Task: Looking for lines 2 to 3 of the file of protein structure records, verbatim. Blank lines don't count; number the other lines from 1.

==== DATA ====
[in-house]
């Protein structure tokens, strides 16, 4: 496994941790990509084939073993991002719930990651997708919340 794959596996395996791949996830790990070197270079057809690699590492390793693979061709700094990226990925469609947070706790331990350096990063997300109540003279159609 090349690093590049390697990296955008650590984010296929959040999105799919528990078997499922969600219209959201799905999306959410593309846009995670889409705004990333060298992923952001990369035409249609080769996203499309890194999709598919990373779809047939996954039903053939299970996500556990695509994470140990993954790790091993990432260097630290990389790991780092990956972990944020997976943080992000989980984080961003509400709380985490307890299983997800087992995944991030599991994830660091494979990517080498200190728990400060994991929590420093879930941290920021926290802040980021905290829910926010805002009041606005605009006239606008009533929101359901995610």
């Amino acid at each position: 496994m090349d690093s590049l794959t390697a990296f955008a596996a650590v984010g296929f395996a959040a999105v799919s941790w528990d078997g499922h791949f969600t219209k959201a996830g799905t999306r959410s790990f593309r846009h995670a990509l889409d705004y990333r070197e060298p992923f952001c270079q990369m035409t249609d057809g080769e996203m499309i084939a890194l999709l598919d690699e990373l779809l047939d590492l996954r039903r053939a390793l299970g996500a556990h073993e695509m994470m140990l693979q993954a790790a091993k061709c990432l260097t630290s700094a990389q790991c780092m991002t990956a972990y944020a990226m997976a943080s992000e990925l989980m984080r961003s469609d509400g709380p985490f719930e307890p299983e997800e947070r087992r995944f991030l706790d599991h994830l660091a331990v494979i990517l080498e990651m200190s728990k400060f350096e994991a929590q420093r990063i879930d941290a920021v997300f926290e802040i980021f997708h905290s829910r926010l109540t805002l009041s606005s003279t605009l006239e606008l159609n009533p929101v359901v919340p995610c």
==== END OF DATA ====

């Protein structure tokens, strides 16, 4: 496994941790990509084939073993991002719930990651997708919340 794959596996395996791949996830790990070197270079057809690699590492390793693979061709700094990226990925469609947070706790331990350096990063997300109540003279159609 090349690093590049390697990296955008650590984010296929959040999105799919528990078997499922969600219209959201799905999306959410593309846009995670889409705004990333060298992923952001990369035409249609080769996203499309890194999709598919990373779809047939996954039903053939299970996500556990695509994470140990993954790790091993990432260097630290990389790991780092990956972990944020997976943080992000989980984080961003509400709380985490307890299983997800087992995944991030599991994830660091494979990517080498200190728990400060994991929590420093879930941290920021926290802040980021905290829910926010805002009041606005605009006239606008009533929101359901995610």
């Amino acid at each position: 496994m090349d690093s590049l794959t390697a990296f955008a596996a650590v984010g296929f395996a959040a999105v799919s941790w528990d078997g499922h791949f969600t219209k959201a996830g799905t999306r959410s790990f593309r846009h995670a990509l889409d705004y990333r070197e060298p992923f952001c270079q990369m035409t249609d057809g080769e996203m499309i084939a890194l999709l598919d690699e990373l779809l047939d590492l996954r039903r053939a390793l299970g996500a556990h073993e695509m994470m140990l693979q993954a790790a091993k061709c990432l260097t630290s700094a990389q790991c780092m991002t990956a972990y944020a990226m997976a943080s992000e990925l989980m984080r961003s469609d509400g709380p985490f719930e307890p299983e997800e947070r087992r995944f991030l706790d599991h994830l660091a331990v494979i990517l080498e990651m200190s728990k400060f350096e994991a929590q420093r990063i879930d941290a920021v997300f926290e802040i980021f997708h905290s829910r926010l109540t805002l009041s606005s003279t605009l006239e606008l159609n009533p929101v359901v919340p995610c």